Reason.com reports on a Florida dairy in a dispute with state authorities about the way it labels its skim milk. Until courts resolve the dispute, Florida has ordered the dairy not to sell its milk. You can read particulars of the case in the article below.
When a dispute like this one develops, you can tell that for the state, the apparent substance of the case is secondary to the challenge. Florida will not back down, no matter how reasonable the dairy’s arguments. Thus the case is not primarily about accurate labeling; it is about being defied.
The state cannot afford to be defied too often, for word gets around. A normal day of doing honest business for Ocheesee dairy amounts to bending or breaking the rules for the state. From Florida’s point of view, it has to enforce the entire rulebook to the letter, or it might lose control, entirely. Once a business entity bends one rule without consequences, other businesses start to think they can do the same thing. Then the whole structure of authority disintegrates.
We have all heard of parents who are so strict, by the time their children are teenagers, they have lost them. I don’t say that businesses like Ocheesee are rebellious teenagers, but the comparison is not so far off if you want to understand why the state tries to maintain such tight control. If a state agency cannot coerce the businesses assigned to it, it might as well not exist.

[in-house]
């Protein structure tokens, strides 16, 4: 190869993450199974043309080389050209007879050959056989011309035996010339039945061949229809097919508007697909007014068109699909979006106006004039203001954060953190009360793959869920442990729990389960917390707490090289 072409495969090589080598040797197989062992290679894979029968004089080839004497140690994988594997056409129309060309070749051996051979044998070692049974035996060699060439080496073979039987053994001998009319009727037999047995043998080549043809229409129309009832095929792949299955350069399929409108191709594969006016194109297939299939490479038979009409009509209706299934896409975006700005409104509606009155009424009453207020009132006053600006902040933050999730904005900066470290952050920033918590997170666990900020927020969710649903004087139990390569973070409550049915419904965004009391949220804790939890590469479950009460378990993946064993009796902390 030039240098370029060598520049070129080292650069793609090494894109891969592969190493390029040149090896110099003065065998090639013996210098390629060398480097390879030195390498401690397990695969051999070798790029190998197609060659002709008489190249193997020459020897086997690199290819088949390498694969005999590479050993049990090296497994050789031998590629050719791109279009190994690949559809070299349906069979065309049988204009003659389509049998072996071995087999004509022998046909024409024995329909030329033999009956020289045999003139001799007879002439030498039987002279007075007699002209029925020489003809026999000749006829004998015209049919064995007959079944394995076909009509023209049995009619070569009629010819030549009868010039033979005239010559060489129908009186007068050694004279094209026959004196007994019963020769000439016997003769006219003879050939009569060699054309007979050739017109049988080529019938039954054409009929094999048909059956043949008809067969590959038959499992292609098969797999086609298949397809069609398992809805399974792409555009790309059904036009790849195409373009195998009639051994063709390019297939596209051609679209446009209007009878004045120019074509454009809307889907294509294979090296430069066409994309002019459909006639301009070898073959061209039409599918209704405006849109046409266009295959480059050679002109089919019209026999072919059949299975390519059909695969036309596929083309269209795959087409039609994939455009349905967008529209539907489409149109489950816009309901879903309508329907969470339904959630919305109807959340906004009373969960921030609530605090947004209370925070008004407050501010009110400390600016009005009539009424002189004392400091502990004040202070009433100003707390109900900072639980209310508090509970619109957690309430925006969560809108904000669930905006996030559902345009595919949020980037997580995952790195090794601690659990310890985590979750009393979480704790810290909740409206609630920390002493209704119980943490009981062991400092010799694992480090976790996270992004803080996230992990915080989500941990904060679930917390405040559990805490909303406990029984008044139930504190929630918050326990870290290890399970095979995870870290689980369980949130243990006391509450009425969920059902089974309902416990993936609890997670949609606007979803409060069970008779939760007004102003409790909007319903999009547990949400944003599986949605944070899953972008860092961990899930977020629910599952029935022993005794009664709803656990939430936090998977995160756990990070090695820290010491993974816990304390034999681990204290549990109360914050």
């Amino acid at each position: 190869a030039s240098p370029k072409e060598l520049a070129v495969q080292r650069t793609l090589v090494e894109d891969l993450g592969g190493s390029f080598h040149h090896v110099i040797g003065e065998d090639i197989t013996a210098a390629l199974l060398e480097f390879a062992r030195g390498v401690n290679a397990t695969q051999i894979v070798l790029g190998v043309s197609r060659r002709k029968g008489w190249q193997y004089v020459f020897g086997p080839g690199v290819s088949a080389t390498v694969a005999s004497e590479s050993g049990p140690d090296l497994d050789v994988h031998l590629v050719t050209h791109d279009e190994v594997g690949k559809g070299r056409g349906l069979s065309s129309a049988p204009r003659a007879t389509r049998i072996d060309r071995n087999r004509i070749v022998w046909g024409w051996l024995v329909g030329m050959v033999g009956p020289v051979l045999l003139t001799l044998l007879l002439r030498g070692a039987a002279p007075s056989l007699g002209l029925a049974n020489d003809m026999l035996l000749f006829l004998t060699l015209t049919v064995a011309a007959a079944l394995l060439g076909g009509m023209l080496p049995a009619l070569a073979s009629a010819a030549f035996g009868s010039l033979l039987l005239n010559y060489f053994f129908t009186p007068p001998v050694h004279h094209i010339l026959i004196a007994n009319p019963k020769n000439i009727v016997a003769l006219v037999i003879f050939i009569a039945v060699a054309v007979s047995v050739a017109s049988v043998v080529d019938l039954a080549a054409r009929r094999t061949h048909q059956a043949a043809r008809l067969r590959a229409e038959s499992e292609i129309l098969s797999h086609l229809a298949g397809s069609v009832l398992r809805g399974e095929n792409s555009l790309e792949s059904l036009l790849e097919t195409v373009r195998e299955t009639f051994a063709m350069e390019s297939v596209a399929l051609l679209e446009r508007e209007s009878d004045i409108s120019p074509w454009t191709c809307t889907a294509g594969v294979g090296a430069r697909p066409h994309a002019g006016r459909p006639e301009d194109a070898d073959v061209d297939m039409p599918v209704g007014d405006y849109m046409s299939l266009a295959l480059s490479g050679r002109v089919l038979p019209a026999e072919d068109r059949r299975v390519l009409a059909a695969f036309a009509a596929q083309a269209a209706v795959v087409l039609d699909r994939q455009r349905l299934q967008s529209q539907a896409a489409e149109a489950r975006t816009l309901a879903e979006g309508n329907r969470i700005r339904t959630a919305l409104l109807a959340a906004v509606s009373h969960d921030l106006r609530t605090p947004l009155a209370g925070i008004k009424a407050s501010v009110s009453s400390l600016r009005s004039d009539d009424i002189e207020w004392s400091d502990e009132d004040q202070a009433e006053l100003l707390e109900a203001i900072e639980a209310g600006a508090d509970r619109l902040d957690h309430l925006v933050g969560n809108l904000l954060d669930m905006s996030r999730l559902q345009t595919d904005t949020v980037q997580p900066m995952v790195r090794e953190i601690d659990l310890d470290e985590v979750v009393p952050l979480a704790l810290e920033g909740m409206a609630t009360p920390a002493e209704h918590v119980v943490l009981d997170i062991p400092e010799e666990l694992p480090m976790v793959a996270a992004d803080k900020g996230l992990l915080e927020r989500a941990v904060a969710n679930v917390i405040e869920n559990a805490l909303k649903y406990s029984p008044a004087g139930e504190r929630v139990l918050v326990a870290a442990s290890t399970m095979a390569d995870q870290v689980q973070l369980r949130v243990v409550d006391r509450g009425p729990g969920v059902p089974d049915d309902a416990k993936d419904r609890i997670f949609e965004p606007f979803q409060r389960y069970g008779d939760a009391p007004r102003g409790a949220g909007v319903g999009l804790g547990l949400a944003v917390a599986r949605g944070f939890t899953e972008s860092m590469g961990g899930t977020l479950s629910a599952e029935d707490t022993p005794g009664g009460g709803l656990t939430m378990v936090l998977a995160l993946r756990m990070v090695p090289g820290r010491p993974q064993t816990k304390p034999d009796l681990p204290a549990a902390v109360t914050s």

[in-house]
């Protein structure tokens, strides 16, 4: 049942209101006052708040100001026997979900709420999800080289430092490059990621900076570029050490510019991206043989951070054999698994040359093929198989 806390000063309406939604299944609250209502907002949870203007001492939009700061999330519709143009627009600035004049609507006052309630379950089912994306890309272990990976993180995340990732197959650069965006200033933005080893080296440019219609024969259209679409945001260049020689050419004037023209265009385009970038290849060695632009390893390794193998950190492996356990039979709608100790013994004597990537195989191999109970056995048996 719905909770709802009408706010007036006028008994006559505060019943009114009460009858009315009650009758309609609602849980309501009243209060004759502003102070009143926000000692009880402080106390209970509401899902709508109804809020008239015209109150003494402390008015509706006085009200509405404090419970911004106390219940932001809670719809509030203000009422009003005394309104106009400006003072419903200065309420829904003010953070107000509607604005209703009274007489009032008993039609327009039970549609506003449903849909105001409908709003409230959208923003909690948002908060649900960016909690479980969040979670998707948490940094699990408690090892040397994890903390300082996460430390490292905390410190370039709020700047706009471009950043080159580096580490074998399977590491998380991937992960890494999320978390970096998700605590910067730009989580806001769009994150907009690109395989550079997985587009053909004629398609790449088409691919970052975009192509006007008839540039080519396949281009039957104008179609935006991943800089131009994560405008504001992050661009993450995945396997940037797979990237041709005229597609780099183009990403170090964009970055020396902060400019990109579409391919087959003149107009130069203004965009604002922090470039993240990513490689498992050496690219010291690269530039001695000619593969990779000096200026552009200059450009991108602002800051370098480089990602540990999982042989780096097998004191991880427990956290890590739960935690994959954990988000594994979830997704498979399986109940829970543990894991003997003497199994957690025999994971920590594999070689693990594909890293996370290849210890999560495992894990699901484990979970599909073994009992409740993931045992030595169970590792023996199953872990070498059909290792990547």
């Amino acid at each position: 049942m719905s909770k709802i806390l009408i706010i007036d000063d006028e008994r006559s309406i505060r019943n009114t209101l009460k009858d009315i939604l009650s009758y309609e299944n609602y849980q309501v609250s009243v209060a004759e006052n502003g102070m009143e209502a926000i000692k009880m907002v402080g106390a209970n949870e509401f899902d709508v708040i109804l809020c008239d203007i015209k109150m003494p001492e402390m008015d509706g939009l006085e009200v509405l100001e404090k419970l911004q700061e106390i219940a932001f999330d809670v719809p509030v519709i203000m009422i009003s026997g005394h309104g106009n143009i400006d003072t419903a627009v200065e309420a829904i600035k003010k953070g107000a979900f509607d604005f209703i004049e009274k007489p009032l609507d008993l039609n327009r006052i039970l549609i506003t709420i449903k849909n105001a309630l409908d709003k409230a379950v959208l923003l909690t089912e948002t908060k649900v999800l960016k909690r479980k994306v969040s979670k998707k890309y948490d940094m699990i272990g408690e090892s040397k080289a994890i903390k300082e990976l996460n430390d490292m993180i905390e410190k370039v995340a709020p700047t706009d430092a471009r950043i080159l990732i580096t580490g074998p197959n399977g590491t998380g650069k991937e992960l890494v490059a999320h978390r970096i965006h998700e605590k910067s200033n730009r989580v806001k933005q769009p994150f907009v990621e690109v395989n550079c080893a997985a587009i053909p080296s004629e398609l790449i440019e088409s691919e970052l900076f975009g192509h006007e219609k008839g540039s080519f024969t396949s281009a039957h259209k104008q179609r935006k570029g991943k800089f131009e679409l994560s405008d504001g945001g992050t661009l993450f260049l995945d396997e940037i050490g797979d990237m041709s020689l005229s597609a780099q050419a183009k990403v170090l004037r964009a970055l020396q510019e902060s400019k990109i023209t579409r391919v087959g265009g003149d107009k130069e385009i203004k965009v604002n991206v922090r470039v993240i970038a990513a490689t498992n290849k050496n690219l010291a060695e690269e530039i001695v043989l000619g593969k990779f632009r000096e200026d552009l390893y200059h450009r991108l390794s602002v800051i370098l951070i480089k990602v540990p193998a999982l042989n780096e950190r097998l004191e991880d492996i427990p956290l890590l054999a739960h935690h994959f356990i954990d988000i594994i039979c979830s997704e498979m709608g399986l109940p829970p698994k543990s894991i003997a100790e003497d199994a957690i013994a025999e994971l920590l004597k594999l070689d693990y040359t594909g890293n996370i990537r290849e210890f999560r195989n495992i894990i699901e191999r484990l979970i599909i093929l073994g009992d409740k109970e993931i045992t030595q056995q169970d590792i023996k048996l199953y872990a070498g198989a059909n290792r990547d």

Judges understand this state of mind, so arguments about definitions, accurate labeling, safety, honest business practices and so forth will not impress them, either. The contest is about state control, not about other issues related to the way the law is written, or why the law was written. In this way, the conflict resembles the case where a parent lays down a rule, the child asks, “Why?”, and the parent responds, “Because I say so!” From the parent’s perspective, neither the rule’s substance, nor grounds for the child’s challenge, bear on the core of the conflict.